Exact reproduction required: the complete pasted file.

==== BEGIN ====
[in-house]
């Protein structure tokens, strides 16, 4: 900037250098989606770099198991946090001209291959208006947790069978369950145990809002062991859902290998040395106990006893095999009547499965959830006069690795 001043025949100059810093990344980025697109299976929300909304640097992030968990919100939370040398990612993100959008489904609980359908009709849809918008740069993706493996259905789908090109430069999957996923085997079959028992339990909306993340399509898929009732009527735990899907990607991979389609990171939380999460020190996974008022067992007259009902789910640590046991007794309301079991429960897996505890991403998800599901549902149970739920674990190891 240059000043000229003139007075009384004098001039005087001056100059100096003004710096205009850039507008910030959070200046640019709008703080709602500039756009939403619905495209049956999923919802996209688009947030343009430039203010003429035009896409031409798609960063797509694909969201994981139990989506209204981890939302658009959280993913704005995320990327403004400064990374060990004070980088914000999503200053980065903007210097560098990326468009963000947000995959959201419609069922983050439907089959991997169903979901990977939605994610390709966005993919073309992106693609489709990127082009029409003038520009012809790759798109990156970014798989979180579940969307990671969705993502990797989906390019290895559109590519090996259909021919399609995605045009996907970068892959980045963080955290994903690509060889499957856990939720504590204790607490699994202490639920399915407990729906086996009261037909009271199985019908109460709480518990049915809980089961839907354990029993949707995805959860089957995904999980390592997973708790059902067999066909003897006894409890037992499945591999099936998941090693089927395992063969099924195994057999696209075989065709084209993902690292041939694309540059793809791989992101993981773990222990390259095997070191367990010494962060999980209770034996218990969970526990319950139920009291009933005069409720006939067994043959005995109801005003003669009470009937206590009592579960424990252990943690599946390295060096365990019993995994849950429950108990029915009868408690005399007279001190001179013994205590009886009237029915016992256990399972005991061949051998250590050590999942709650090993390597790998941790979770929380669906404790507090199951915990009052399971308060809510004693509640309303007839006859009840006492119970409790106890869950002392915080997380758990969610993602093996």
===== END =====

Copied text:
[in-house]
């Protein structure tokens, strides 16, 4: 900037250098989606770099198991946090001209291959208006947790069978369950145990809002062991859902290998040395106990006893095999009547499965959830006069690795 001043025949100059810093990344980025697109299976929300909304640097992030968990919100939370040398990612993100959008489904609980359908009709849809918008740069993706493996259905789908090109430069999957996923085997079959028992339990909306993340399509898929009732009527735990899907990607991979389609990171939380999460020190996974008022067992007259009902789910640590046991007794309301079991429960897996505890991403998800599901549902149970739920674990190891 240059000043000229003139007075009384004098001039005087001056100059100096003004710096205009850039507008910030959070200046640019709008703080709602500039756009939403619905495209049956999923919802996209688009947030343009430039203010003429035009896409031409798609960063797509694909969201994981139990989506209204981890939302658009959280993913704005995320990327403004400064990374060990004070980088914000999503200053980065903007210097560098990326468009963000947000995959959201419609069922983050439907089959991997169903979901990977939605994610390709966005993919073309992106693609489709990127082009029409003038520009012809790759798109990156970014798989979180579940969307990671969705993502990797989906390019290895559109590519090996259909021919399609995605045009996907970068892959980045963080955290994903690509060889499957856990939720504590204790607490699994202490639920399915407990729906086996009261037909009271199985019908109460709480518990049915809980089961839907354990029993949707995805959860089957995904999980390592997973708790059902067999066909003897006894409890037992499945591999099936998941090693089927395992063969099924195994057999696209075989065709084209993902690292041939694309540059793809791989992101993981773990222990390259095997070191367990010494962060999980209770034996218990969970526990319950139920009291009933005069409720006939067994043959005995109801005003003669009470009937206590009592579960424990252990943690599946390295060096365990019993995994849950429950108990029915009868408690005399007279001190001179013994205590009886009237029915016992256990399972005991061949051998250590050590999942709650090993390597790998941790979770929380669906404790507090199951915990009052399971308060809510004693509640309303007839006859009840006492119970409790106890869950002392915080997380758990969610993602093996």